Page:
Wednesday, December 24, 2014

A Roosevelt Island Christmas Tale - Local Residents, RIOC Public Safety Officers and RI Youth Program Help Bring Toys For Tots to Coler Hospital Children's Ward

A Roosevelt Island Christmas story from Sasha Ross:

A few weeks ago  Priscilla Morales told me she was collecting toys for the Toys for Tots program and asked if we, as a Roosevelt Island community, could donate a toy or two for less fortunate children.

Of course I was willing to donate what I could.

The collection ended 12/19 (last Friday) so when I noticed the boxes still sitting in the PS/IS 217 school on Monday, I asked why. Apparently Toys for Tots had not picked them up yet.

Yesterday, about 5:45 pm I got a phone call from Priscilla asking about the children's ward at Coler Hospital. PS/IS 217 was closing at 6pm and would remain closed until after the new year. She needed a place to donate the toys before it was too late.

So, I made a few phone calls. Yes there was a Coler Hospital children's ward I was told. But no, they were not sure if they could accept any donations, I would have to wait for another call from someone in Coler Hospital's Human Resources department.

I was able to use the Roosevelt Island Youth Program (RIYP) Center as a holding area for the toys until I got a call back from someone in HR at Coler. I called the Roosevelt Island Operating Corp (RIOC) Public Safety Department (PSD) for some help. I would need transport to the hospital, would PSD help?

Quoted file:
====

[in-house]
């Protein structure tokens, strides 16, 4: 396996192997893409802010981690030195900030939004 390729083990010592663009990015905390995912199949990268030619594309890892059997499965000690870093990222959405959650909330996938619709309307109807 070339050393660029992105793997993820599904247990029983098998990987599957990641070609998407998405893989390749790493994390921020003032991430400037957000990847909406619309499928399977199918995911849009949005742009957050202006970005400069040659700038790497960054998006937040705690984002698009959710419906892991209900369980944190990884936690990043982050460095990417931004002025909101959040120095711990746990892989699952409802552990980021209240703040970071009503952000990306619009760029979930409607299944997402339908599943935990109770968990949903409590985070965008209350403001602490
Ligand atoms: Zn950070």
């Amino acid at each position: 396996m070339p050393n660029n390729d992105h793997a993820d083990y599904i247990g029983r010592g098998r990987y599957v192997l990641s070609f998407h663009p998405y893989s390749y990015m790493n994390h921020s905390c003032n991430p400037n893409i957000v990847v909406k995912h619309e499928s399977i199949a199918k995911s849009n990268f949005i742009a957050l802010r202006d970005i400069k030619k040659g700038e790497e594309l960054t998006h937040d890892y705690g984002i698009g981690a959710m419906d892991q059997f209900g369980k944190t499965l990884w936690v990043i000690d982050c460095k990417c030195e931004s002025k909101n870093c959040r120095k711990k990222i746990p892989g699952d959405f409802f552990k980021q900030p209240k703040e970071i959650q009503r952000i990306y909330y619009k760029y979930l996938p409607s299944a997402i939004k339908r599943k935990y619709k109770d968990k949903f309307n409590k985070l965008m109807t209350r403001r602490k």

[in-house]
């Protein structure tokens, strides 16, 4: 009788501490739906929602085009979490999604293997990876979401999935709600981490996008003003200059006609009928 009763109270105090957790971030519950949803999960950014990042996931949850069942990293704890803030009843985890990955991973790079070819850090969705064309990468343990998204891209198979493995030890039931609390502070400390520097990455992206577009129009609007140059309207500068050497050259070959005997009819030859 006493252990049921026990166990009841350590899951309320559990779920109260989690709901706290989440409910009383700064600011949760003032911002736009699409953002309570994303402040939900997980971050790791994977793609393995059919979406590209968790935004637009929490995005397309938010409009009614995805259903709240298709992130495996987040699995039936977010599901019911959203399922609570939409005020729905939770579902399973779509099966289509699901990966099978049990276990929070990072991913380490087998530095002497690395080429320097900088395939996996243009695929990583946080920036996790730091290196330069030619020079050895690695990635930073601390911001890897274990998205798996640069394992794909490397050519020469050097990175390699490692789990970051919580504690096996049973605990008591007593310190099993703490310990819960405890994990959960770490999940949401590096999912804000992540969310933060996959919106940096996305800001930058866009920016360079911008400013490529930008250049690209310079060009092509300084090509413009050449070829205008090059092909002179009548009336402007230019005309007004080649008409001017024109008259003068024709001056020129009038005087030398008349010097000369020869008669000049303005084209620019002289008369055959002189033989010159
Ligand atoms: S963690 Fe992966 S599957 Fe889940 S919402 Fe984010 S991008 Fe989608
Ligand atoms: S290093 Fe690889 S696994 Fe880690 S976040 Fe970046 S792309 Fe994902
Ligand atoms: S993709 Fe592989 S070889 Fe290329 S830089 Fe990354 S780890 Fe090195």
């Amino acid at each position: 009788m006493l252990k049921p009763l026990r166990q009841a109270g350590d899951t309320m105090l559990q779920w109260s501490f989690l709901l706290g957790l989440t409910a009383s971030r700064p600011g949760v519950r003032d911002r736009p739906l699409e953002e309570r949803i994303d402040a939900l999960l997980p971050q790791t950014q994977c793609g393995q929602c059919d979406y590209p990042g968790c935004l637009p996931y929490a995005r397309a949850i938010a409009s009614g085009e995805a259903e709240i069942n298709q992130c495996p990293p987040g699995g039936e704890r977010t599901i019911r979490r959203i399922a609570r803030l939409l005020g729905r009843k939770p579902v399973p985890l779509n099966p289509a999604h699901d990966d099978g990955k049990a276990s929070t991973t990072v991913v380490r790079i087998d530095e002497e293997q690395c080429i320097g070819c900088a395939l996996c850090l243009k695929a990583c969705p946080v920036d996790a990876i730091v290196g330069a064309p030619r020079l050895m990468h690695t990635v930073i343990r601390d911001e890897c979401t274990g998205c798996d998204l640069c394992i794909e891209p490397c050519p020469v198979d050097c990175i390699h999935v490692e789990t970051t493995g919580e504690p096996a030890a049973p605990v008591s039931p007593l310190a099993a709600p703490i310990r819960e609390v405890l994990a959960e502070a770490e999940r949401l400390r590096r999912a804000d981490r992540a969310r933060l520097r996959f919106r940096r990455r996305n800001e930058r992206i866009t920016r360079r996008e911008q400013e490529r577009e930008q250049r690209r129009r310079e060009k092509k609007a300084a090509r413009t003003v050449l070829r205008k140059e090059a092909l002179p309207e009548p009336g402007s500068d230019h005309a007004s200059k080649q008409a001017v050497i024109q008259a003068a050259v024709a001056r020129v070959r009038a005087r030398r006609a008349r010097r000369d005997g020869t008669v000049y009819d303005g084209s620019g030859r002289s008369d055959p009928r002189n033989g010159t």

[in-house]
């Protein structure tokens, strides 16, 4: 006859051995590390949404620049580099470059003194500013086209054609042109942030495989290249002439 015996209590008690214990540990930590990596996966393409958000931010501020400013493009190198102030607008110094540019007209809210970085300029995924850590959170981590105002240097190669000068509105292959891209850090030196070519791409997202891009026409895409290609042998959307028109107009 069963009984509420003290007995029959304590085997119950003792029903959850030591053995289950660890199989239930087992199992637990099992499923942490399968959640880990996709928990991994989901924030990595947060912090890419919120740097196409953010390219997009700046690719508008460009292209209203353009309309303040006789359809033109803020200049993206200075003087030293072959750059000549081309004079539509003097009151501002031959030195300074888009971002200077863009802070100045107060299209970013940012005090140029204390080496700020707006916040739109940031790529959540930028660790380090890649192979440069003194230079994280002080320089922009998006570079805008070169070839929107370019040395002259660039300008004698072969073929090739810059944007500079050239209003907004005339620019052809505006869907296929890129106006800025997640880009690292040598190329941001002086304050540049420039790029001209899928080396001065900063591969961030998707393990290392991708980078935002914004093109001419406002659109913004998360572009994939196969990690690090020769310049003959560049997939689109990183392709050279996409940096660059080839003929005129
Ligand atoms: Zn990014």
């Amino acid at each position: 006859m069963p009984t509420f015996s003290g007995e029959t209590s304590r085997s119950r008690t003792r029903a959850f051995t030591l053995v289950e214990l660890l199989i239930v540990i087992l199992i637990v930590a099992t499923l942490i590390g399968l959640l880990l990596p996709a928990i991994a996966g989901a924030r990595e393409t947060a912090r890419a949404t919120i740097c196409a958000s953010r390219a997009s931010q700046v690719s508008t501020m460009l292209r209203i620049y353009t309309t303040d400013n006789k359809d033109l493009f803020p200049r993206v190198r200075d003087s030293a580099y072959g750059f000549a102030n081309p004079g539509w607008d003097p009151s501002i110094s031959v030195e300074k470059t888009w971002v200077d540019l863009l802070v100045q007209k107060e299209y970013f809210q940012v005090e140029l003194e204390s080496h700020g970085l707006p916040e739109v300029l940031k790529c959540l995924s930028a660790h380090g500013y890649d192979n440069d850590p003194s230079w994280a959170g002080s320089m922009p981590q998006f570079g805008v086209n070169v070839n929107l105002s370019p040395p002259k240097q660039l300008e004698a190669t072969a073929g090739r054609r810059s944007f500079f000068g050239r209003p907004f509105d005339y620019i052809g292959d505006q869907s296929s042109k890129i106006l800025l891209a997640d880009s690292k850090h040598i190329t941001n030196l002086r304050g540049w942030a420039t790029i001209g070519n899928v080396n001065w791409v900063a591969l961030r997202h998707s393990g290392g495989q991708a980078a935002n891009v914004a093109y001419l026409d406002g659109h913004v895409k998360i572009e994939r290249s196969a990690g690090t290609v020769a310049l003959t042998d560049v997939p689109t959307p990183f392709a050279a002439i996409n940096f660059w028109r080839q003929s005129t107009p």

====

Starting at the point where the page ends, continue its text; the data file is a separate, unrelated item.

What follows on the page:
Well it all worked out and by 7:30pm yesterday, the Coler Hospital Children's ward received 2 huge densely packed boxes of brand new Christmas toys.

Image of Toys For Tots Delivery To Coler Hospital Representative By Sasha Ross

So I'm sending a huge thank you to Priscilla Morales for such an amazing idea. To RIYP's Romance Barber, PSD's Chief Jack McManus, Sergeant Michelle Evans and Sergeant Rodell Lindsey for all of their help. I know we all made those children's holiday season a bit better.
Also, a Big Thank You to Ms. Ross for her efforts to bring Christmas Toys to children at Coler Hospital and for telling us the story.


Frank Farance said...

Photos from Children's Christmas Play, Midnight Mass Is At Midnight tonight

David Enock said...

Frank, this is great.. it needs be seen by a larger audience.

David Enock said...

Merry Christmas.

Frank Farance said...

Mr. Enock: This stop-n-frisk analysis is really the point that identifies what the public sees (and feels!) is wrong with NYPD. Working on visualization of data so it's easier understood by electeds. Merry Christmas!

CheshireKitty said...

Here is a good article on stop and frisk

calling for a less severe approach by l/e agencies, and an article on broken windows - which predates mass-basis stop and frisk

Mass basis stop and frisk was ended in NYC, yet crime is still down - this 12/3/14 article includes startling graphs/charts showing that crime is still down despite mass basis stop and frisk having been abandoned.

David Enock said...


Frank Farance said...

Mr. Enock: Not sure what "huh?" refers to.

CheshireKitty said...